The rules of democratic elections are quite clear, as far as we know. Some 51.9 percent of the U.K. voted in favor of leaving the EU in the 2016 referendum, commonly known as Brexit, while 48.1 percent voted in favor of staying. If Turkey is divided with 51.6 percent to 48.4 percent referendum results, how come the U.K. was not with 51.9 percent to 48.1 percent?

Hillary Clinton got about 3 million more votes from Americans nationwide in the U.S. presidential elections, a margin of 2.1 percent against Donald Trump. However, Trump became president after winning 30 states. Seeing Trump become the president by getting 46.1 percent of the votes against Clinton's 48.2 percent is fair but the Turkish referendum is not, is quite shocking.

More interestingly, it's not only the columnists and news reports that are making these arguments. French President François Hollande's office said in a communiqué "the published results show how split Turkish society is." Well, recalling the French presidential election results in 2012, didn't Hollande win the elections with 51.6 percent of the vote leaving Nicolas Sarkozy behind at 48.4 percent? Can someone explain to me how does the exact same rate make Turkey split but not France?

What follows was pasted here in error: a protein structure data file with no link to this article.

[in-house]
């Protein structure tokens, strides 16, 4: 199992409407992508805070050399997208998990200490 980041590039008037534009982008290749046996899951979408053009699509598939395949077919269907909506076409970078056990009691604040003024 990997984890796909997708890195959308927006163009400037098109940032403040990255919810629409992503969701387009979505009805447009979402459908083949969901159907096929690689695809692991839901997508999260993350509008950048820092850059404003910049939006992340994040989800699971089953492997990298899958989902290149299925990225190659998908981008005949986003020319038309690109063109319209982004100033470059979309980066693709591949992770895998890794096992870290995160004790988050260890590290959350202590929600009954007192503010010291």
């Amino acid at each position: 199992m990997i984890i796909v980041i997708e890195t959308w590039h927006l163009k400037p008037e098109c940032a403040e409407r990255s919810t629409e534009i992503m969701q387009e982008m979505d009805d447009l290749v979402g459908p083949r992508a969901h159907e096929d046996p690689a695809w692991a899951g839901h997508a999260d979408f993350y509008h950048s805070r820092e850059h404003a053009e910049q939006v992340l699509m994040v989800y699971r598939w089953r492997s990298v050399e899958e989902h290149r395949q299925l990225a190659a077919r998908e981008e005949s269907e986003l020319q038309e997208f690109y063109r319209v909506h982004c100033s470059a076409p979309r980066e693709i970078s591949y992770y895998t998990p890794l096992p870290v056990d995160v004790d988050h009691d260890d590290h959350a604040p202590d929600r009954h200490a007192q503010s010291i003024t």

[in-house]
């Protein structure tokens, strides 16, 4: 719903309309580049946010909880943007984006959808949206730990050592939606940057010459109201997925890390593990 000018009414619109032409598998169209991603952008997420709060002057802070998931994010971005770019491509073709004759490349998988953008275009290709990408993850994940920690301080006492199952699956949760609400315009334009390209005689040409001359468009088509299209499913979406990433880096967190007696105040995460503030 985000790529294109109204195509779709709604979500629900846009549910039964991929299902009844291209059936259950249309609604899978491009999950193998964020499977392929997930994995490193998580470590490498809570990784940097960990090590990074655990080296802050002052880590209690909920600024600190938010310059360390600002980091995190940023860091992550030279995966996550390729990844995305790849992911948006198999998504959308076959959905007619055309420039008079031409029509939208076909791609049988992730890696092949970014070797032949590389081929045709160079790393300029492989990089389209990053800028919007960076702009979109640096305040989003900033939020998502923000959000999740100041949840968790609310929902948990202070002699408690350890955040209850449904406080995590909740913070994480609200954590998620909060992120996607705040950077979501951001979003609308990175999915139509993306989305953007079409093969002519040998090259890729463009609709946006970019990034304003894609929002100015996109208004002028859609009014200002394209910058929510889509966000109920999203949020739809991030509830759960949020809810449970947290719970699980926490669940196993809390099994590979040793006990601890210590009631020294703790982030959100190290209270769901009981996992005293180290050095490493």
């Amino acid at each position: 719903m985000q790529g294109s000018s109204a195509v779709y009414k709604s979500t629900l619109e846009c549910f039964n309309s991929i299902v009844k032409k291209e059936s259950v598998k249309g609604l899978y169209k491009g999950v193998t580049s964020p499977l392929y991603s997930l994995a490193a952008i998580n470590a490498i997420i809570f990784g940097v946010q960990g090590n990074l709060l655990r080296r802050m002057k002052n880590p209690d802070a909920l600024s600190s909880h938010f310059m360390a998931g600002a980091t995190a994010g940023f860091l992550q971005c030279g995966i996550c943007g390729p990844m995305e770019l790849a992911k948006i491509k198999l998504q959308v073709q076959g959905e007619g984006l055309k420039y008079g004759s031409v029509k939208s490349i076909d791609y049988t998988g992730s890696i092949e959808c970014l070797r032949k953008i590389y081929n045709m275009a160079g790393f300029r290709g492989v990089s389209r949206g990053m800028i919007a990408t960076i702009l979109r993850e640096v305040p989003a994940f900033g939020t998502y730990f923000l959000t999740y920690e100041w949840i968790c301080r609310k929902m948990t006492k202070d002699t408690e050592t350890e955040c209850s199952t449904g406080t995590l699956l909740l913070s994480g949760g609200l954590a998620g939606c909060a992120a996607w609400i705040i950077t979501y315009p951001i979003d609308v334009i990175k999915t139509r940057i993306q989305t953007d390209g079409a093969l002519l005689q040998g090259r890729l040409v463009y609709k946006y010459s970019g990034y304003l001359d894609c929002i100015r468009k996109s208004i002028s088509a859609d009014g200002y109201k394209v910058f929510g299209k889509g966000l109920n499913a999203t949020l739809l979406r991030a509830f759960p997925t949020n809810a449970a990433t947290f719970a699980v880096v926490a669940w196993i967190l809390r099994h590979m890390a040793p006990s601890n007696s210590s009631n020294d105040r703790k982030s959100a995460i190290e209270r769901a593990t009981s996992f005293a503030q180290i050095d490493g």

By looking at the results of the first round of the presidential election results that took place this weekend in France, can we say that the country is not as healthy as it was in 2012 and the results show how disintegrated French society is. But I think we have to be silent because they are too busy trying to prevent the far-right from getting the majority of the votes in the second round, which will probably lead to the "Frexit."

In fact, the April 16 referendum results reveal that Turkey is still healthy when the results are closely analyzed. Turkey is not polarized; on the contrary it's healing itself despite the terror attacks by the terrorist PKK and Daesh in 2015-2016, the June 15 attempted coup by the Gülenists and many other challenges the country has faced recently.

For instance, Kurdish votes played an important role in the rate of "yes" votes, according to analyses. The early views show that the Kurdish "yes" votes, which are new compared to the general election results in 2015, correspond to at least 1 percent of the votes. That rate is mathematically a result changer for the referendum. The PKK tried to drag the Kurds into a rebellion and dared to start a civil war in Turkey a short while ago, but the Kurds resisted.